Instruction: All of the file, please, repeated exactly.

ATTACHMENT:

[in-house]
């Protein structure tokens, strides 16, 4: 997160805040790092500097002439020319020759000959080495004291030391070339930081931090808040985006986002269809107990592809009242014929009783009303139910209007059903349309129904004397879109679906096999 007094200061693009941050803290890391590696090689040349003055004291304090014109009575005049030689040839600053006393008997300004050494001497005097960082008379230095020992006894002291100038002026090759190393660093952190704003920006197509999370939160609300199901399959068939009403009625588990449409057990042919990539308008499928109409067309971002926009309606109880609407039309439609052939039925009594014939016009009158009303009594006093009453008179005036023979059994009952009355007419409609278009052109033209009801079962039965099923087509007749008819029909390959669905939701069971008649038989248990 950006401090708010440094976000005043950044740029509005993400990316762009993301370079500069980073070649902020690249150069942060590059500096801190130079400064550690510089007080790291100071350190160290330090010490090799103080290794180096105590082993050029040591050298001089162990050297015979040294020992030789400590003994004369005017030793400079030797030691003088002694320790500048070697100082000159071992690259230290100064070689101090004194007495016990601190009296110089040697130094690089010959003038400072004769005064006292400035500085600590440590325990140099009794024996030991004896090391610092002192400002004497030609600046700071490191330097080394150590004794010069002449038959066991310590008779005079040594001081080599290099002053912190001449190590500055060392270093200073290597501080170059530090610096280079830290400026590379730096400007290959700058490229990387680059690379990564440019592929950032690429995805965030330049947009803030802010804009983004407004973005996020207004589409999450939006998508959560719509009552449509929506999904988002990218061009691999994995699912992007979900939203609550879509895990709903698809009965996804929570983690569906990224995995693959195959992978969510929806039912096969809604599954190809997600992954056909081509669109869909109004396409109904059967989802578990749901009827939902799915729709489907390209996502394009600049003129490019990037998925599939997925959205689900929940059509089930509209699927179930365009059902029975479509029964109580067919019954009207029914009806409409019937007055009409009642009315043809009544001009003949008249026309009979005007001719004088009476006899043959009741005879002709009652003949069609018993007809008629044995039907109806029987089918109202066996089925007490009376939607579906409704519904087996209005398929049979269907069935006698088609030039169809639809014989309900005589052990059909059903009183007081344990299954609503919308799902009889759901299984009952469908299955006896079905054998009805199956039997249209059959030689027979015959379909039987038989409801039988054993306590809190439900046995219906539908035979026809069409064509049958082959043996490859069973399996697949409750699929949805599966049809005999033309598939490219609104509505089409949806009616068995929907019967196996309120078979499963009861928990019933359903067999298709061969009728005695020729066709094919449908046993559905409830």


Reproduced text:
[in-house]
């Protein structure tokens, strides 16, 4: 997160805040790092500097002439020319020759000959080495004291030391070339930081931090808040985006986002269809107990592809009242014929009783009303139910209007059903349309129904004397879109679906096999 007094200061693009941050803290890391590696090689040349003055004291304090014109009575005049030689040839600053006393008997300004050494001497005097960082008379230095020992006894002291100038002026090759190393660093952190704003920006197509999370939160609300199901399959068939009403009625588990449409057990042919990539308008499928109409067309971002926009309606109880609407039309439609052939039925009594014939016009009158009303009594006093009453008179005036023979059994009952009355007419409609278009052109033209009801079962039965099923087509007749008819029909390959669905939701069971008649038989248990 950006401090708010440094976000005043950044740029509005993400990316762009993301370079500069980073070649902020690249150069942060590059500096801190130079400064550690510089007080790291100071350190160290330090010490090799103080290794180096105590082993050029040591050298001089162990050297015979040294020992030789400590003994004369005017030793400079030797030691003088002694320790500048070697100082000159071992690259230290100064070689101090004194007495016990601190009296110089040697130094690089010959003038400072004769005064006292400035500085600590440590325990140099009794024996030991004896090391610092002192400002004497030609600046700071490191330097080394150590004794010069002449038959066991310590008779005079040594001081080599290099002053912190001449190590500055060392270093200073290597501080170059530090610096280079830290400026590379730096400007290959700058490229990387680059690379990564440019592929950032690429995805965030330049947009803030802010804009983004407004973005996020207004589409999450939006998508959560719509009552449509929506999904988002990218061009691999994995699912992007979900939203609550879509895990709903698809009965996804929570983690569906990224995995693959195959992978969510929806039912096969809604599954190809997600992954056909081509669109869909109004396409109904059967989802578990749901009827939902799915729709489907390209996502394009600049003129490019990037998925599939997925959205689900929940059509089930509209699927179930365009059902029975479509029964109580067919019954009207029914009806409409019937007055009409009642009315043809009544001009003949008249026309009979005007001719004088009476006899043959009741005879002709009652003949069609018993007809008629044995039907109806029987089918109202066996089925007490009376939607579906409704519904087996209005398929049979269907069935006698088609030039169809639809014989309900005589052990059909059903009183007081344990299954609503919308799902009889759901299984009952469908299955006896079905054998009805199956039997249209059959030689027979015959379909039987038989409801039988054993306590809190439900046995219906539908035979026809069409064509049958082959043996490859069973399996697949409750699929949805599966049809005999033309598939490219609104509505089409949806009616068995929907019967196996309120078979499963009861928990019933359903067999298709061969009728005695020729066709094919449908046993559905409830």